The Historical Society hosted a guided tour of three historic sites in Ledgedale on Saturday, May 1. The event opened with a talk on the history of Ledgedale given by Bernadine Lennon. Ledgedale was the site of the Morss tannery and gristmill in the mid-1800s, and the village that sprang up around the sprawling enterprise was originally known as Tannerytown. One of the largest tanneries in Wayne County, it consumed huge swaths of local hemlock for the water-powered tanning process. Hides from South America were transported by canal to Hawley and then by boat up the Wallenpaupack to the tannery where they were transformed over a period of several months into a durable, water-proof leather highly valued for footwear, saddlery and tack, and all manner of leather goods. The gristmill served local farmers who took their grain there to be ground into flour.
Participants then proceeded to Lacawac Sanctuary, a 550-acre nature preserve and ecological research station. The property was originally owned by Burton Morss and was part of the vast timbering operation needed to support the tannery. After the tannery burned in 1895, the tract was sold and became a summer retreat and hunting lodge for the Connell family of Scranton, and then, in 1913, for the Watres family, also of Scranton. In 1966 Isabel Watres and her son Arthur donated the property to Lacawac Sanctuary Foundation. The site was declared a National Natural Landmark the following year, and in 1979 the historic Watres Lodge and Camp was listed on the National Register of Historic Places. Tour participants were introduced to the significance of the site and its purpose today as a place to hike, explore, and learn about its pristine glacial lakes and unique ecosystems.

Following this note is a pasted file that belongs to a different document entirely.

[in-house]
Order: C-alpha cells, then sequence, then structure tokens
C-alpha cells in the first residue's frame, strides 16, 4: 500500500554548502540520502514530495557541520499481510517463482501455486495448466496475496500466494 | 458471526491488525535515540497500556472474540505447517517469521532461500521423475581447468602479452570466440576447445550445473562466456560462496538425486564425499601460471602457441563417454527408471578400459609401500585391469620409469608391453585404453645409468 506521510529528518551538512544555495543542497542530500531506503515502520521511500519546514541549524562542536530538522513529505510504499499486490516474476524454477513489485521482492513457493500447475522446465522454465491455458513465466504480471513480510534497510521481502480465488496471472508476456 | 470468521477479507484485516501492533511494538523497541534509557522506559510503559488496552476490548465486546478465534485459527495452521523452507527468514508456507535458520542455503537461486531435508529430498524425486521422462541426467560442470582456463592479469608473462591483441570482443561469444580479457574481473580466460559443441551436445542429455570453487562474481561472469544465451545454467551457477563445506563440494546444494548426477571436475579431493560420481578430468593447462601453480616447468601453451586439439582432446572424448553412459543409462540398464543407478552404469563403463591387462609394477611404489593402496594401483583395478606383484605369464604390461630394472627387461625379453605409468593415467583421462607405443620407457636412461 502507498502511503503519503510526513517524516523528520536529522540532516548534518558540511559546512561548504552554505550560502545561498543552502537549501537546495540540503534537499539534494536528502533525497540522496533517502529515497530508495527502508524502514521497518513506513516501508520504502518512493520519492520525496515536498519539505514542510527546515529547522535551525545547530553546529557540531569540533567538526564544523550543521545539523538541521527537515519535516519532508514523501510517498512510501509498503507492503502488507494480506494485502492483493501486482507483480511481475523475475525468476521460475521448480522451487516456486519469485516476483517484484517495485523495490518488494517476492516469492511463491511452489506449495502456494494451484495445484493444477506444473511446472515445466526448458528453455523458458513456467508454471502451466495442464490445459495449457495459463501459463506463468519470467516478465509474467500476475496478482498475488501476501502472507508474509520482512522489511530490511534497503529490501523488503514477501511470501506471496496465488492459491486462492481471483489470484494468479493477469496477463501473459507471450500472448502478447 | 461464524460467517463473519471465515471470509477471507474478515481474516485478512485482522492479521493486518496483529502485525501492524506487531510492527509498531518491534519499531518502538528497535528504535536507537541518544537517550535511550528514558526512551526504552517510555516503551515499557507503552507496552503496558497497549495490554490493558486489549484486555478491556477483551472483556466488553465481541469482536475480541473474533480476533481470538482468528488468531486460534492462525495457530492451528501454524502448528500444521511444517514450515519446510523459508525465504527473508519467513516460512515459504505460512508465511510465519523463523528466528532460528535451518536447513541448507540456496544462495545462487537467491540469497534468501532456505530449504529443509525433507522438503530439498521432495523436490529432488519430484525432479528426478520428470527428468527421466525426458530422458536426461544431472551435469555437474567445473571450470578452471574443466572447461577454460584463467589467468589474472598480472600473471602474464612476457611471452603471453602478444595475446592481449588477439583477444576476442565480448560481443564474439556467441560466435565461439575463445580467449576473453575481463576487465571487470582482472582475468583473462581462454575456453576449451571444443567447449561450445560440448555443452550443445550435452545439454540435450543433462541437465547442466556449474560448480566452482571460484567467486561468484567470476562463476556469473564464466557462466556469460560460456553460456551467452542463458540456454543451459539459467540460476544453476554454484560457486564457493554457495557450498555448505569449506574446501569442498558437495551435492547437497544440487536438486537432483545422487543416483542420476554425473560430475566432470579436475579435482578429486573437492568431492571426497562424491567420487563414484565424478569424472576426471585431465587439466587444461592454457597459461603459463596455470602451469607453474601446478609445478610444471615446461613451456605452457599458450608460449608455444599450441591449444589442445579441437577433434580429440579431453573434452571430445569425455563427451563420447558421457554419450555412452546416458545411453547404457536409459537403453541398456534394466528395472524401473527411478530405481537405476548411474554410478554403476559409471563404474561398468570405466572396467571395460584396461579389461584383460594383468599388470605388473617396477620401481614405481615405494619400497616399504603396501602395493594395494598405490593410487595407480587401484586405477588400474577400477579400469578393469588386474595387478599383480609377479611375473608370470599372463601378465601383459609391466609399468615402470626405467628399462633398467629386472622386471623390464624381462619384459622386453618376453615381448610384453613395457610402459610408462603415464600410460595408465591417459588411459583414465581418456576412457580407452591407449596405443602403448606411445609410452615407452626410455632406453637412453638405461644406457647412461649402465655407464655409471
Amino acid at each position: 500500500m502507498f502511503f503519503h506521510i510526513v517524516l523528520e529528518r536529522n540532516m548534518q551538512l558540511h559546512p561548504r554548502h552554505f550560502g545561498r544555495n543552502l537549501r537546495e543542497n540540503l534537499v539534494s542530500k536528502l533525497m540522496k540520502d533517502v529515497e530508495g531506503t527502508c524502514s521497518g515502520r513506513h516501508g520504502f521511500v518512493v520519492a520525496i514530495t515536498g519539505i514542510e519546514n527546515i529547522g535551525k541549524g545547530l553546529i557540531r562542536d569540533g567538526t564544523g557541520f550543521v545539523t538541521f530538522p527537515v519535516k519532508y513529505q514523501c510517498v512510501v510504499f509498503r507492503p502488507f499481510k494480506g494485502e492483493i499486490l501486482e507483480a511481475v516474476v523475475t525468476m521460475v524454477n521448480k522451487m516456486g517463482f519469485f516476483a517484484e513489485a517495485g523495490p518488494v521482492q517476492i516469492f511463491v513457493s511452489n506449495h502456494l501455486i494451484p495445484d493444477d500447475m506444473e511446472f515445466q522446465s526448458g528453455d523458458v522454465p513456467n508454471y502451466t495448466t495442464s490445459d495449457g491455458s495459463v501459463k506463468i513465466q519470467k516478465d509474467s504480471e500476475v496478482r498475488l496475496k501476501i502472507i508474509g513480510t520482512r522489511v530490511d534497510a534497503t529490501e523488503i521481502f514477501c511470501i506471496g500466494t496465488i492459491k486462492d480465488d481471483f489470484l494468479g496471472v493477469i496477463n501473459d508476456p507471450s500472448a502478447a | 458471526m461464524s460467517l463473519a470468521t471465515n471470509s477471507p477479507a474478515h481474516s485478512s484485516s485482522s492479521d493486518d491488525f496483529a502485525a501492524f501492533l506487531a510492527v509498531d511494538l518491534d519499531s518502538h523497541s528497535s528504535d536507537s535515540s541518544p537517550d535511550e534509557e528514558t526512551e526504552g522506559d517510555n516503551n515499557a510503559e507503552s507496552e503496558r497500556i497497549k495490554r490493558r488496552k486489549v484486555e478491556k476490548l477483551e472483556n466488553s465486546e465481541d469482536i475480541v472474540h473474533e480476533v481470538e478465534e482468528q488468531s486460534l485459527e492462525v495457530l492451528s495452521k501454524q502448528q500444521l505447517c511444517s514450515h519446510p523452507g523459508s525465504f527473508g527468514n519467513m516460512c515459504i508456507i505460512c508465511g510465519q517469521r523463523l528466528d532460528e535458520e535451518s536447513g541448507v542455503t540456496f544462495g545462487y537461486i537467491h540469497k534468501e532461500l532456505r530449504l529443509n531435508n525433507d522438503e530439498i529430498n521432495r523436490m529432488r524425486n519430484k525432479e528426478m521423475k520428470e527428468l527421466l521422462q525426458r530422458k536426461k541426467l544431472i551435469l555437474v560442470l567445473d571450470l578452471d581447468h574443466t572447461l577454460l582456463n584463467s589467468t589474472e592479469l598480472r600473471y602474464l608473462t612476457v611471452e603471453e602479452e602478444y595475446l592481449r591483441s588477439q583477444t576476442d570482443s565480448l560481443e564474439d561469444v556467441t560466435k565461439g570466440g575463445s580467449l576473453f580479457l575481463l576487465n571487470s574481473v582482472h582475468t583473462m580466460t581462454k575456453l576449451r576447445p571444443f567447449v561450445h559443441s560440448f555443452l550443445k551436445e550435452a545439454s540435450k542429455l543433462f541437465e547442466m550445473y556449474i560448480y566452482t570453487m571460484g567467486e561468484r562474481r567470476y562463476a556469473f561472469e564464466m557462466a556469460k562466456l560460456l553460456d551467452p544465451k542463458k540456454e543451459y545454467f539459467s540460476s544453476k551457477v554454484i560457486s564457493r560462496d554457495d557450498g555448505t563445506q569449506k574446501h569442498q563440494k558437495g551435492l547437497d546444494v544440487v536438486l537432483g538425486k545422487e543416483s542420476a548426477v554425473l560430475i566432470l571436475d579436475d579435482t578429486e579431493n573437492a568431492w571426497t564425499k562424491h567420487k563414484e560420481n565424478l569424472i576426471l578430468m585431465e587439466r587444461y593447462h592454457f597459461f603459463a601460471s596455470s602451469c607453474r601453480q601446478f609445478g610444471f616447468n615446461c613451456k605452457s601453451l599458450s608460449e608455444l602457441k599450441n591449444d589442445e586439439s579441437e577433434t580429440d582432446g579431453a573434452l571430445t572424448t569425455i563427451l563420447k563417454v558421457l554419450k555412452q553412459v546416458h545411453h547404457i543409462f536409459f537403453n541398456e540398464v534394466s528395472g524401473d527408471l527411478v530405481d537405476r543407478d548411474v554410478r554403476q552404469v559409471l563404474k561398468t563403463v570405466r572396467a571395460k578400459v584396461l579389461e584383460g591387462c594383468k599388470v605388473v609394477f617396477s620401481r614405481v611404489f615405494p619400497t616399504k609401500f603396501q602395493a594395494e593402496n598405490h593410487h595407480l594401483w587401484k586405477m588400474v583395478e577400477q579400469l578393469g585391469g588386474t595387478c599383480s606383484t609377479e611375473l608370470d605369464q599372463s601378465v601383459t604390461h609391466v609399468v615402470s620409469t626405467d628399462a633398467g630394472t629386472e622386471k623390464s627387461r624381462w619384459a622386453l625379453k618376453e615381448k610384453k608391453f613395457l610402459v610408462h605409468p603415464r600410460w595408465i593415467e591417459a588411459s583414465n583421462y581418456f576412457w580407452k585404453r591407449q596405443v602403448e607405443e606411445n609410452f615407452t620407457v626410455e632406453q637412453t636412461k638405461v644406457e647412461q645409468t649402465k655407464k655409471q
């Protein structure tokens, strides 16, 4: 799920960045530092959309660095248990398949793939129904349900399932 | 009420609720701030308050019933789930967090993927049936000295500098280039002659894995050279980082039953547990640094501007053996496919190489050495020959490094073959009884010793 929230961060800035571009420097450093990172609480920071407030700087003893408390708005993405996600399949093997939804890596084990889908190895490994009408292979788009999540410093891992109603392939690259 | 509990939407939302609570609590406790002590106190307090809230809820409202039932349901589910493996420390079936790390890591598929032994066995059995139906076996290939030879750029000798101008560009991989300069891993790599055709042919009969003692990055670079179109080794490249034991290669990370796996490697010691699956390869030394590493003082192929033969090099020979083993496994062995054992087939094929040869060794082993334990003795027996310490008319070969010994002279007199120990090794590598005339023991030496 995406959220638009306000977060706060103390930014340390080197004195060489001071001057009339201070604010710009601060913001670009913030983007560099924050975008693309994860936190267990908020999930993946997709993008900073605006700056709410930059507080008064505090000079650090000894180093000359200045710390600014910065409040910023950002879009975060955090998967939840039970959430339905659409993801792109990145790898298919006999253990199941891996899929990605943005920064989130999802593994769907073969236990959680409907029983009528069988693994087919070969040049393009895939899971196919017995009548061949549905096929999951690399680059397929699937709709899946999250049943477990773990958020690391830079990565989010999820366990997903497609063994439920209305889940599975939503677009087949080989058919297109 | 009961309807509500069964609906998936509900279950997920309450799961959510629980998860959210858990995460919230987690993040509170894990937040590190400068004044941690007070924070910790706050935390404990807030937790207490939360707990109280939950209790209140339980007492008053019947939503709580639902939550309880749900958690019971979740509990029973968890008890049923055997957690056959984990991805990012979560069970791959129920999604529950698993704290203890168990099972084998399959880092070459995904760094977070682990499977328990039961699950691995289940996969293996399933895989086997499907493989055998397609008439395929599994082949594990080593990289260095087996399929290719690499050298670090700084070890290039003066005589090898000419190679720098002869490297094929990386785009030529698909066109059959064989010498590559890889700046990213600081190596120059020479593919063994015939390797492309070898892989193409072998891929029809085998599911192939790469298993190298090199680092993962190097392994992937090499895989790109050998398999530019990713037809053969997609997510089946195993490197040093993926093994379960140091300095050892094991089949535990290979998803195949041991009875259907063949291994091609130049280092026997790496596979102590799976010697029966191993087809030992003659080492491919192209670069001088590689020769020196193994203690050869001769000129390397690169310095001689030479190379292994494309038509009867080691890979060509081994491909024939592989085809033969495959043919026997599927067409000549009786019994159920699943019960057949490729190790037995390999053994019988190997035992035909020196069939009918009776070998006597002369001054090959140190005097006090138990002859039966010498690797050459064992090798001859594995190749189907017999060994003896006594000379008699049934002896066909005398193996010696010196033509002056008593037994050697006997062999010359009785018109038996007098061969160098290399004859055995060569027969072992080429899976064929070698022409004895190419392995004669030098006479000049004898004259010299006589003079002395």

Next on the tour was the Goose Pond Scout Reservation. Purchased by the Scranton Council, Boy Scouts of America, in 1921, the 542-acre tract has operated as a summer camp for Scouts since that time, the fourth oldest camp in the country. Louis A Watres was the Council President at the time, and the site was first called Watres Boy Scout Camp. The Reservation is now protected in perpetuity through a conservation easement. Historic buildings include an ice house, lodge, dining hall and the Dan Beard cabin, relocated to this site from nearby Lake Teedyuskung and in the process of being restored. The 100-year-old cabin, built of chestnut logs and with a massive stone fireplace, served as the headquarters of Beard’s Outdoor School for Boys in the 1920s, a precursor of the Boy Scouts.
The final stop on the tour was St. Mary’s Roman Catholic Church, built in 1877 to serve the many Irish immigrant families living in Ledgedale and working at the tannery or in the surrounding lumber woods. Bluestone from a local quarry was hauled by oxen for the foundation, and native chestnut and hemlock were used in the construction and interior carpentry. The architectural style is similar to that of New England churches and meeting houses—a classical Georgian façade, white clapboard siding, arched, clear glass windows, and a Romanesque bell tower. Parishioners held socials to raise money for the purchase of a bell, which was placed in the tower in 1909. The interior of the church had beadboard wainscoting, chestnut box pews, and wooden stations of the cross imported from Germany. Electricity replaced the kerosene lighting in 1940. The early 1920s saw an influx of immigrants from Eastern European countries and services were then offered in both English and Polish. Today, St. Mary’s Church appears much as it did in 1877.
For more information on the history of Ledgedale and the Morss Tannery, visit Shop to purchase Mills on the Wallenpaupack.